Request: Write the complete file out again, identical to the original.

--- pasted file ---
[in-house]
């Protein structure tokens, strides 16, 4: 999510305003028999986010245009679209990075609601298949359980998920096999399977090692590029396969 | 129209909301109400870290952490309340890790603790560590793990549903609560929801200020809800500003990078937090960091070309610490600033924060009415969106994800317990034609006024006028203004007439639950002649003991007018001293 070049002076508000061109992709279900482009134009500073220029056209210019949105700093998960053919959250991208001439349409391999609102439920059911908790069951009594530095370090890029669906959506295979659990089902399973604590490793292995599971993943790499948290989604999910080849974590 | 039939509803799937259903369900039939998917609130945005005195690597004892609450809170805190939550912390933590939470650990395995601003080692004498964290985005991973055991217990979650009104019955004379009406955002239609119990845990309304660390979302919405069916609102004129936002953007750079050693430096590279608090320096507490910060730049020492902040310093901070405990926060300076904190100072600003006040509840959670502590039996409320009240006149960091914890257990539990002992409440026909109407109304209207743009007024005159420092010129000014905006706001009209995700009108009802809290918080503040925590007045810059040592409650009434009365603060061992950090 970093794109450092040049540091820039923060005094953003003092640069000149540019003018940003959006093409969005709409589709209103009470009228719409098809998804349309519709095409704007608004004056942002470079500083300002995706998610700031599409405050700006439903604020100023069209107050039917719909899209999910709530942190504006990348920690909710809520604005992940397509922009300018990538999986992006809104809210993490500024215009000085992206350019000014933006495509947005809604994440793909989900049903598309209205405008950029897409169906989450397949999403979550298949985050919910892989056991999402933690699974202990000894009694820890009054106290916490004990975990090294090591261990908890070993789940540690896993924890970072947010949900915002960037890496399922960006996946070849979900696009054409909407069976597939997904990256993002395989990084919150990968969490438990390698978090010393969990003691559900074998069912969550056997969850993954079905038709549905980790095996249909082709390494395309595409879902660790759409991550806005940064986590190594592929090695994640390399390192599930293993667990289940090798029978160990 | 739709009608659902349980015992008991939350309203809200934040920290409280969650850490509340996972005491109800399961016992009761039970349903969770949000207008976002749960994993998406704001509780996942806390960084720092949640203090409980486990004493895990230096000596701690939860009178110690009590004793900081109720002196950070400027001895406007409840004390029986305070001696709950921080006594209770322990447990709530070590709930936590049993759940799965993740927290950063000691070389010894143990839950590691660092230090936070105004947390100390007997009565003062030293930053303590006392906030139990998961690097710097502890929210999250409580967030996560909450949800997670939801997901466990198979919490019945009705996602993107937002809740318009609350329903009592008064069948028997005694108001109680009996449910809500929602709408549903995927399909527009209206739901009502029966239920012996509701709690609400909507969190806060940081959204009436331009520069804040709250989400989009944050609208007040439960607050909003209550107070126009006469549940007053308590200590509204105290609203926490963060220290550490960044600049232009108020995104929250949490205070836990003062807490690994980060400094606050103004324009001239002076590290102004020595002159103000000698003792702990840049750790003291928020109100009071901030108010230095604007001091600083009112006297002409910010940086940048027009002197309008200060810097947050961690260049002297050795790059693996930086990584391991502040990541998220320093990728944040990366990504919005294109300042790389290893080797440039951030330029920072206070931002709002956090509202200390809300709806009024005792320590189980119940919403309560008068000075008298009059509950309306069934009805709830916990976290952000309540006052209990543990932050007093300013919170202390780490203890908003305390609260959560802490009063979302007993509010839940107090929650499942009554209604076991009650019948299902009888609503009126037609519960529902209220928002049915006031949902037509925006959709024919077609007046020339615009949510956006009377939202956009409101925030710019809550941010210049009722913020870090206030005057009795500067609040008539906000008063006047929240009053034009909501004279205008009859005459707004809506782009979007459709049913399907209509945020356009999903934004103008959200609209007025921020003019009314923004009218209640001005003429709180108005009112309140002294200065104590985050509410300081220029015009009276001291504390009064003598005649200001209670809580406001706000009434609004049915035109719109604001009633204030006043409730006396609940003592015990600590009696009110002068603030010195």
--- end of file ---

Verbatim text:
[in-house]
């Protein structure tokens, strides 16, 4: 999510305003028999986010245009679209990075609601298949359980998920096999399977090692590029396969 | 129209909301109400870290952490309340890790603790560590793990549903609560929801200020809800500003990078937090960091070309610490600033924060009415969106994800317990034609006024006028203004007439639950002649003991007018001293 070049002076508000061109992709279900482009134009500073220029056209210019949105700093998960053919959250991208001439349409391999609102439920059911908790069951009594530095370090890029669906959506295979659990089902399973604590490793292995599971993943790499948290989604999910080849974590 | 039939509803799937259903369900039939998917609130945005005195690597004892609450809170805190939550912390933590939470650990395995601003080692004498964290985005991973055991217990979650009104019955004379009406955002239609119990845990309304660390979302919405069916609102004129936002953007750079050693430096590279608090320096507490910060730049020492902040310093901070405990926060300076904190100072600003006040509840959670502590039996409320009240006149960091914890257990539990002992409440026909109407109304209207743009007024005159420092010129000014905006706001009209995700009108009802809290918080503040925590007045810059040592409650009434009365603060061992950090 970093794109450092040049540091820039923060005094953003003092640069000149540019003018940003959006093409969005709409589709209103009470009228719409098809998804349309519709095409704007608004004056942002470079500083300002995706998610700031599409405050700006439903604020100023069209107050039917719909899209999910709530942190504006990348920690909710809520604005992940397509922009300018990538999986992006809104809210993490500024215009000085992206350019000014933006495509947005809604994440793909989900049903598309209205405008950029897409169906989450397949999403979550298949985050919910892989056991999402933690699974202990000894009694820890009054106290916490004990975990090294090591261990908890070993789940540690896993924890970072947010949900915002960037890496399922960006996946070849979900696009054409909407069976597939997904990256993002395989990084919150990968969490438990390698978090010393969990003691559900074998069912969550056997969850993954079905038709549905980790095996249909082709390494395309595409879902660790759409991550806005940064986590190594592929090695994640390399390192599930293993667990289940090798029978160990 | 739709009608659902349980015992008991939350309203809200934040920290409280969650850490509340996972005491109800399961016992009761039970349903969770949000207008976002749960994993998406704001509780996942806390960084720092949640203090409980486990004493895990230096000596701690939860009178110690009590004793900081109720002196950070400027001895406007409840004390029986305070001696709950921080006594209770322990447990709530070590709930936590049993759940799965993740927290950063000691070389010894143990839950590691660092230090936070105004947390100390007997009565003062030293930053303590006392906030139990998961690097710097502890929210999250409580967030996560909450949800997670939801997901466990198979919490019945009705996602993107937002809740318009609350329903009592008064069948028997005694108001109680009996449910809500929602709408549903995927399909527009209206739901009502029966239920012996509701709690609400909507969190806060940081959204009436331009520069804040709250989400989009944050609208007040439960607050909003209550107070126009006469549940007053308590200590509204105290609203926490963060220290550490960044600049232009108020995104929250949490205070836990003062807490690994980060400094606050103004324009001239002076590290102004020595002159103000000698003792702990840049750790003291928020109100009071901030108010230095604007001091600083009112006297002409910010940086940048027009002197309008200060810097947050961690260049002297050795790059693996930086990584391991502040990541998220320093990728944040990366990504919005294109300042790389290893080797440039951030330029920072206070931002709002956090509202200390809300709806009024005792320590189980119940919403309560008068000075008298009059509950309306069934009805709830916990976290952000309540006052209990543990932050007093300013919170202390780490203890908003305390609260959560802490009063979302007993509010839940107090929650499942009554209604076991009650019948299902009888609503009126037609519960529902209220928002049915006031949902037509925006959709024919077609007046020339615009949510956006009377939202956009409101925030710019809550941010210049009722913020870090206030005057009795500067609040008539906000008063006047929240009053034009909501004279205008009859005459707004809506782009979007459709049913399907209509945020356009999903934004103008959200609209007025921020003019009314923004009218209640001005003429709180108005009112309140002294200065104590985050509410300081220029015009009276001291504390009064003598005649200001209670809580406001706000009434609004049915035109719109604001009633204030006043409730006396609940003592015990600590009696009110002068603030010195």